A Mother's Public Shaming of Her Sons Shows Feminism's Toxicity
Last year, writer Jody Allard figured she could throw her own sons under the bus of "rape culture" and be treated approvingly. After all, they're only men. What does it matter if she compares them to rapists?
Since then, one of Allard's sons is, according to her, rebelling against her horrific feminist parenting by embracing the political right.
So of course, she does it again -- with a GHASTLY article titled "I’m Done Pretending Men Are Safe (Even My Sons)."
Let's hope Child Protective Services is paying attention:
I wrote an essay in The Washington Post last year, during the height of the Brock Turner case, about my sons and rape culture. I didn’t think it would be controversial when I wrote it; I was sure most parents grappled with raising sons in the midst of rape culture. The struggle I wrote about was universal, I thought, but I was wrong. My essay went semi-viral, and for the first time my sons encountered my words about them on their friends’ phones, their teachers’ computers, and even overheard them discussed by strangers on a crowded metro bus. It was one thing to agree to be written about in relative obscurity, and quite another thing to have my words intrude on their daily lives.
One of my sons was hurt by my words, although he’s never told me so. He doesn’t understand why I lumped him and his brother together in my essay. He sees himself as the “good” one, the one who is sensitive and thoughtful, and who listens instead of reacts. He doesn’t understand that even quiet misogyny is misogyny, and that not all sexists sound like Twitter trolls. He is angry at me now, although he won’t admit that either, and his anger led him to conservative websites and YouTube channels; places where he can surround himself with righteous indignation against feminists, and tell himself it’s ungrateful women like me who are the problem.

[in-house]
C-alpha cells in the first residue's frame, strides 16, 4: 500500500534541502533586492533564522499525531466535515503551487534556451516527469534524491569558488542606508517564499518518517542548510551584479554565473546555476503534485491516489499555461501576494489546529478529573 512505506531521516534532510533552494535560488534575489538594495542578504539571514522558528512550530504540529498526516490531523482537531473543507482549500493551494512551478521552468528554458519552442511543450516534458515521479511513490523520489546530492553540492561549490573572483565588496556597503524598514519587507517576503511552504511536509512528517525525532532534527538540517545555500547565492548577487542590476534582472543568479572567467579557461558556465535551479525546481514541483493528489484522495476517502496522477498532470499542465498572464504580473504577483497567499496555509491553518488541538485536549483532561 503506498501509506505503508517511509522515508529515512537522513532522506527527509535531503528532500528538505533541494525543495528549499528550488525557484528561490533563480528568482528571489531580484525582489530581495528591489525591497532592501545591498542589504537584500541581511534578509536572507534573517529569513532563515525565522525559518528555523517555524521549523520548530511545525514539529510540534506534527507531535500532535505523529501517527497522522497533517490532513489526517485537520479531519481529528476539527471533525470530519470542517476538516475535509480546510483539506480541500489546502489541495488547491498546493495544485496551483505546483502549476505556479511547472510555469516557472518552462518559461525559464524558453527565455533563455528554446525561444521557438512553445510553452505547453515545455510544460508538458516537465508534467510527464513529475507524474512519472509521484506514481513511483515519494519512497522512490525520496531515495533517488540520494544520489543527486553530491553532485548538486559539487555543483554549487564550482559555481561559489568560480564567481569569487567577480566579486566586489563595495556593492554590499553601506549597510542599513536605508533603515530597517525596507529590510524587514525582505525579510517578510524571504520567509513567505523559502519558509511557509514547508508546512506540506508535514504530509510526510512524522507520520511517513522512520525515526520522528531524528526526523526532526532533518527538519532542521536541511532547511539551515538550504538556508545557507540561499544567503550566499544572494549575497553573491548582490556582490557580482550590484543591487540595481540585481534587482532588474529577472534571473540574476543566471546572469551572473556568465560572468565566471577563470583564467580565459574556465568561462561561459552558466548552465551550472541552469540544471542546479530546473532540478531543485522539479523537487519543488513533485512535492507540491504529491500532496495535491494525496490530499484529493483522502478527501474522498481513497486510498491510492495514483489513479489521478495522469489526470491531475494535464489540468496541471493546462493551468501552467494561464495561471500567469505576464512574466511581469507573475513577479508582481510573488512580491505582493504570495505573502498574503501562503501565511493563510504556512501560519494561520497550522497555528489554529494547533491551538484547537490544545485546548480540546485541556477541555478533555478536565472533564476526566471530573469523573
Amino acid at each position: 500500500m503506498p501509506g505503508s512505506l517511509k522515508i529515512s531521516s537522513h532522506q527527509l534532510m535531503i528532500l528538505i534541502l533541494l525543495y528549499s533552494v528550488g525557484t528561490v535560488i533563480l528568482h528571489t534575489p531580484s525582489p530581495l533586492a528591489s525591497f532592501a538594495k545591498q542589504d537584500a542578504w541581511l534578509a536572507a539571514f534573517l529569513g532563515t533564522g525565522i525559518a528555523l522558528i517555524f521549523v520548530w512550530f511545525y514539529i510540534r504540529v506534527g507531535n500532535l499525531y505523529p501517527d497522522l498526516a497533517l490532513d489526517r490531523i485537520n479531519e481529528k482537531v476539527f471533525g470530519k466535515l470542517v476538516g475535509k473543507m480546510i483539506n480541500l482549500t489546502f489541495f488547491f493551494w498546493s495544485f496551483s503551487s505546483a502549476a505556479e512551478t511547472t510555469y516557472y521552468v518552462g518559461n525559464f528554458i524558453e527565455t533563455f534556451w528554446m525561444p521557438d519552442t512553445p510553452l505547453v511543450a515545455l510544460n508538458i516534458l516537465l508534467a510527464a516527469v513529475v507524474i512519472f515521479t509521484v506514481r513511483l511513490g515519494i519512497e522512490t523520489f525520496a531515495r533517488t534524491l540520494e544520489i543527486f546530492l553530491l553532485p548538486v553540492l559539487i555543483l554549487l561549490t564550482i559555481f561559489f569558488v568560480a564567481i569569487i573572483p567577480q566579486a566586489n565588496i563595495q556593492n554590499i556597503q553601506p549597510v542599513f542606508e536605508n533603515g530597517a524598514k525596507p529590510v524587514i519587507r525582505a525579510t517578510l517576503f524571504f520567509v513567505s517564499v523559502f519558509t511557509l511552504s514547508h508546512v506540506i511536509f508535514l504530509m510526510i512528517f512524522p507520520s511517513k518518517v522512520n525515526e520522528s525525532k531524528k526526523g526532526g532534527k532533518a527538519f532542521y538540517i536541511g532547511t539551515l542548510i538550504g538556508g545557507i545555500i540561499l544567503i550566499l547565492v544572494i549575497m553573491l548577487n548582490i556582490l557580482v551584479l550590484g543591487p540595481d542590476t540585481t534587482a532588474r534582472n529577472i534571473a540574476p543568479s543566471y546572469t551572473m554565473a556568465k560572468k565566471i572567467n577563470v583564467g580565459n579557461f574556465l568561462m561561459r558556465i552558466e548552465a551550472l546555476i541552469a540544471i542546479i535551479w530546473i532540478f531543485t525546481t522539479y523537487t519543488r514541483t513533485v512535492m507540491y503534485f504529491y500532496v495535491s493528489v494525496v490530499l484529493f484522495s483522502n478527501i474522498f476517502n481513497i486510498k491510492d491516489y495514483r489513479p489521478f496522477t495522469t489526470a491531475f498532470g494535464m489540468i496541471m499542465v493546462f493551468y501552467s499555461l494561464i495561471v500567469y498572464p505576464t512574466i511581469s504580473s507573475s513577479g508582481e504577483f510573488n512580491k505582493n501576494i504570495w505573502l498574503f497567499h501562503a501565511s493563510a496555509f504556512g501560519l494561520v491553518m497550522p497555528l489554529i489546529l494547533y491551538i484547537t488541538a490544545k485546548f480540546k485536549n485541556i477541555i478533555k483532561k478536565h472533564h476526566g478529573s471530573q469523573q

I teeter frequently between supporting my son and educating him. Is it my job as his mother to ensure he feels safe emotionally, no matter what violence he spews? Is it my job as his mother to steer and educate, no matter how much that education challenges his view of himself? I think it’s both, but the balance between the two has proven impossible to pinpoint. When I hear his voice become defensive, I back off but question whether I’m doing him any favors by allowing his perception of himself to go unchallenged. When I confront him with his own sexism, I question whether I’m pushing too hard and leaving him without an emotional safe space in his home.
Today's feminism isn't just wrong-headed, it's toxic. Listen to this Nazi thought from Allard: